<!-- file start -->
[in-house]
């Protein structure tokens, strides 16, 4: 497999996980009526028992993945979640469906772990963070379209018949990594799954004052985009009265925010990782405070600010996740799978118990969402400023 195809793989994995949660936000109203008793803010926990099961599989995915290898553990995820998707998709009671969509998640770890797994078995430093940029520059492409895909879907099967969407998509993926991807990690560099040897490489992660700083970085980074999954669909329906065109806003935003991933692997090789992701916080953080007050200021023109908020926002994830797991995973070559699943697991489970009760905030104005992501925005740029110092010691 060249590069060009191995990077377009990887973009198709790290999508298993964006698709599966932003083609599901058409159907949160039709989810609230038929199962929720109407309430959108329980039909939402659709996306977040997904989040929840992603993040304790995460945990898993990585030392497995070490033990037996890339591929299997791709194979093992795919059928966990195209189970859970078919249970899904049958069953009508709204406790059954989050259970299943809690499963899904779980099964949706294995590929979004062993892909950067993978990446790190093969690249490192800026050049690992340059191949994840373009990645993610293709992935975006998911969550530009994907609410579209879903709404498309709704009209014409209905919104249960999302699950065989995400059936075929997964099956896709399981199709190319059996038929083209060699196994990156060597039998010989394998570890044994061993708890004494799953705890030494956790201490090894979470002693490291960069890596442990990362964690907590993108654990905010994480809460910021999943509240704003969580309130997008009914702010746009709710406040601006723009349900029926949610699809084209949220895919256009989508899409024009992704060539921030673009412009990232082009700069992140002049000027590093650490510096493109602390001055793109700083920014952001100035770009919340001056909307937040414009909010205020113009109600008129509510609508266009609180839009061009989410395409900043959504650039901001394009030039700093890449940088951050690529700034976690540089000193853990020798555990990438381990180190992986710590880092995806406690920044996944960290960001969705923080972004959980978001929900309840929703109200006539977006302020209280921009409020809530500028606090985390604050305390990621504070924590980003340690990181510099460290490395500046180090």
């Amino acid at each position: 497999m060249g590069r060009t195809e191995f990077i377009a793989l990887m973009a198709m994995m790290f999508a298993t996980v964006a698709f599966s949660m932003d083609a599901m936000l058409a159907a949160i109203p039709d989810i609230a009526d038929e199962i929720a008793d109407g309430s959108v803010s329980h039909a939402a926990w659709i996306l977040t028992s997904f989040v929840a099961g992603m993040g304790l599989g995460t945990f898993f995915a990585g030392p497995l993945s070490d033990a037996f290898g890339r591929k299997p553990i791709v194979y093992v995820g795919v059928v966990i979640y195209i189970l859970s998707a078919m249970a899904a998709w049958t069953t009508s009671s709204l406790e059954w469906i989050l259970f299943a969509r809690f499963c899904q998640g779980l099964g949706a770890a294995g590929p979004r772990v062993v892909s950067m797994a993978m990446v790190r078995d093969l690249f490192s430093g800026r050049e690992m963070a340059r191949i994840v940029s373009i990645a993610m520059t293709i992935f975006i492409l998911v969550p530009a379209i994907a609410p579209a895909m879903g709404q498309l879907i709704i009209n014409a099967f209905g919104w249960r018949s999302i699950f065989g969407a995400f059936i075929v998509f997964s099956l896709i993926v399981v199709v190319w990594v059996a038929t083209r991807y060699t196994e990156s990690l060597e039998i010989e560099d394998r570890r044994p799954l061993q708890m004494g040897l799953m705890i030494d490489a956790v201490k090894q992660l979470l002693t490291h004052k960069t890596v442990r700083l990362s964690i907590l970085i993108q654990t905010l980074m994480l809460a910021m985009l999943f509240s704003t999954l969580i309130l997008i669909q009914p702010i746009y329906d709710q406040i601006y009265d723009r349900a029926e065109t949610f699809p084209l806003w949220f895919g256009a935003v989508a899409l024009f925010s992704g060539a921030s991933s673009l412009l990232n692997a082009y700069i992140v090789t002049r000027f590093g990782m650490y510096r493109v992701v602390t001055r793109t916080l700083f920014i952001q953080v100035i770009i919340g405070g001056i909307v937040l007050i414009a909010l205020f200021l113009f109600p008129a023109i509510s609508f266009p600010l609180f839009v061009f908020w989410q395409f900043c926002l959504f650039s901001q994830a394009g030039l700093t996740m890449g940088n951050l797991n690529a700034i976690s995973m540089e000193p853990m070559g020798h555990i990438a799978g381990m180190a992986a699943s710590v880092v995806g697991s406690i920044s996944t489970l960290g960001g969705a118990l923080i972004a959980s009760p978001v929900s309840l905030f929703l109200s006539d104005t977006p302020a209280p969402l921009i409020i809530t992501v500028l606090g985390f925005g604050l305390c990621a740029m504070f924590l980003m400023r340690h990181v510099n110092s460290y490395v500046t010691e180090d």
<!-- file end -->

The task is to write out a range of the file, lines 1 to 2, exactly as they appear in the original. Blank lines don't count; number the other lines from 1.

[in-house]
């Protein structure tokens, strides 16, 4: 497999996980009526028992993945979640469906772990963070379209018949990594799954004052985009009265925010990782405070600010996740799978118990969402400023 195809793989994995949660936000109203008793803010926990099961599989995915290898553990995820998707998709009671969509998640770890797994078995430093940029520059492409895909879907099967969407998509993926991807990690560099040897490489992660700083970085980074999954669909329906065109806003935003991933692997090789992701916080953080007050200021023109908020926002994830797991995973070559699943697991489970009760905030104005992501925005740029110092010691 060249590069060009191995990077377009990887973009198709790290999508298993964006698709599966932003083609599901058409159907949160039709989810609230038929199962929720109407309430959108329980039909939402659709996306977040997904989040929840992603993040304790995460945990898993990585030392497995070490033990037996890339591929299997791709194979093992795919059928966990195209189970859970078919249970899904049958069953009508709204406790059954989050259970299943809690499963899904779980099964949706294995590929979004062993892909950067993978990446790190093969690249490192800026050049690992340059191949994840373009990645993610293709992935975006998911969550530009994907609410579209879903709404498309709704009209014409209905919104249960999302699950065989995400059936075929997964099956896709399981199709190319059996038929083209060699196994990156060597039998010989394998570890044994061993708890004494799953705890030494956790201490090894979470002693490291960069890596442990990362964690907590993108654990905010994480809460910021999943509240704003969580309130997008009914702010746009709710406040601006723009349900029926949610699809084209949220895919256009989508899409024009992704060539921030673009412009990232082009700069992140002049000027590093650490510096493109602390001055793109700083920014952001100035770009919340001056909307937040414009909010205020113009109600008129509510609508266009609180839009061009989410395409900043959504650039901001394009030039700093890449940088951050690529700034976690540089000193853990020798555990990438381990180190992986710590880092995806406690920044996944960290960001969705923080972004959980978001929900309840929703109200006539977006302020209280921009409020809530500028606090985390604050305390990621504070924590980003340690990181510099460290490395500046180090």